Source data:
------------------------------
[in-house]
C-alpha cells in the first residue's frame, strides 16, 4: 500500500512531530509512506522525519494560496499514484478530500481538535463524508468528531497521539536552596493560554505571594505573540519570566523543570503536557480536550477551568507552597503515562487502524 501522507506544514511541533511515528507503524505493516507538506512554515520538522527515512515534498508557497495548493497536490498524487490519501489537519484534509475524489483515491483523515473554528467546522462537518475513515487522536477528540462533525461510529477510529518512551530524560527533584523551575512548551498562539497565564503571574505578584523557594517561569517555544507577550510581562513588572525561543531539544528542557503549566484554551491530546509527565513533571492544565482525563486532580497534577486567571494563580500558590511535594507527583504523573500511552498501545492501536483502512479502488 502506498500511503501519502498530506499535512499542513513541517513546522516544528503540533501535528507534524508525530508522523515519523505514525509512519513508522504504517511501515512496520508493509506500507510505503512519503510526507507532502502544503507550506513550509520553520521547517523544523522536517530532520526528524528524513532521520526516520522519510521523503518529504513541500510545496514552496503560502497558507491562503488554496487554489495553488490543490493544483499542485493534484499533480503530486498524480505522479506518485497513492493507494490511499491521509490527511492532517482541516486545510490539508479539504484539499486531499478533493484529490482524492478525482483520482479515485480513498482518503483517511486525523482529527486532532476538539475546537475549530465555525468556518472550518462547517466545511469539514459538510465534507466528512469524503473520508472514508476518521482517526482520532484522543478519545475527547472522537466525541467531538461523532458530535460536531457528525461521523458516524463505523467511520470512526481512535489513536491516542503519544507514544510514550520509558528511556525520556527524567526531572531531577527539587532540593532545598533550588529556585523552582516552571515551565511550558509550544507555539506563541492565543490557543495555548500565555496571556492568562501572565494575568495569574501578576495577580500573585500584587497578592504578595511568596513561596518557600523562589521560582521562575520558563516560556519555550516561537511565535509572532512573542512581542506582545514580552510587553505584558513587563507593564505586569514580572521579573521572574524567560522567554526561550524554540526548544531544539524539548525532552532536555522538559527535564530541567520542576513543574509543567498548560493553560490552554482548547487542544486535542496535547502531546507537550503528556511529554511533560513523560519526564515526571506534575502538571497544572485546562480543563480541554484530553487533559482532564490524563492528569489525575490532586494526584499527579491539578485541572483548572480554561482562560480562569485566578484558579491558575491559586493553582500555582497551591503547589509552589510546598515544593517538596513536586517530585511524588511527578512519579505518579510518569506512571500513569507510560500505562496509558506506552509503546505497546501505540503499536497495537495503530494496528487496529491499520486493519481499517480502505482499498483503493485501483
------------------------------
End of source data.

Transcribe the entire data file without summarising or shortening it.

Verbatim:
[in-house]
C-alpha cells in the first residue's frame, strides 16, 4: 500500500512531530509512506522525519494560496499514484478530500481538535463524508468528531497521539536552596493560554505571594505573540519570566523543570503536557480536550477551568507552597503515562487502524 501522507506544514511541533511515528507503524505493516507538506512554515520538522527515512515534498508557497495548493497536490498524487490519501489537519484534509475524489483515491483523515473554528467546522462537518475513515487522536477528540462533525461510529477510529518512551530524560527533584523551575512548551498562539497565564503571574505578584523557594517561569517555544507577550510581562513588572525561543531539544528542557503549566484554551491530546509527565513533571492544565482525563486532580497534577486567571494563580500558590511535594507527583504523573500511552498501545492501536483502512479502488 502506498500511503501519502498530506499535512499542513513541517513546522516544528503540533501535528507534524508525530508522523515519523505514525509512519513508522504504517511501515512496520508493509506500507510505503512519503510526507507532502502544503507550506513550509520553520521547517523544523522536517530532520526528524528524513532521520526516520522519510521523503518529504513541500510545496514552496503560502497558507491562503488554496487554489495553488490543490493544483499542485493534484499533480503530486498524480505522479506518485497513492493507494490511499491521509490527511492532517482541516486545510490539508479539504484539499486531499478533493484529490482524492478525482483520482479515485480513498482518503483517511486525523482529527486532532476538539475546537475549530465555525468556518472550518462547517466545511469539514459538510465534507466528512469524503473520508472514508476518521482517526482520532484522543478519545475527547472522537466525541467531538461523532458530535460536531457528525461521523458516524463505523467511520470512526481512535489513536491516542503519544507514544510514550520509558528511556525520556527524567526531572531531577527539587532540593532545598533550588529556585523552582516552571515551565511550558509550544507555539506563541492565543490557543495555548500565555496571556492568562501572565494575568495569574501578576495577580500573585500584587497578592504578595511568596513561596518557600523562589521560582521562575520558563516560556519555550516561537511565535509572532512573542512581542506582545514580552510587553505584558513587563507593564505586569514580572521579573521572574524567560522567554526561550524554540526548544531544539524539548525532552532536555522538559527535564530541567520542576513543574509543567498548560493553560490552554482548547487542544486535542496535547502531546507537550503528556511529554511533560513523560519526564515526571506534575502538571497544572485546562480543563480541554484530553487533559482532564490524563492528569489525575490532586494526584499527579491539578485541572483548572480554561482562560480562569485566578484558579491558575491559586493553582500555582497551591503547589509552589510546598515544593517538596513536586517530585511524588511527578512519579505518579510518569506512571500513569507510560500505562496509558506506552509503546505497546501505540503499536497495537495503530494496528487496529491499520486493519481499517480502505482499498483503493485501483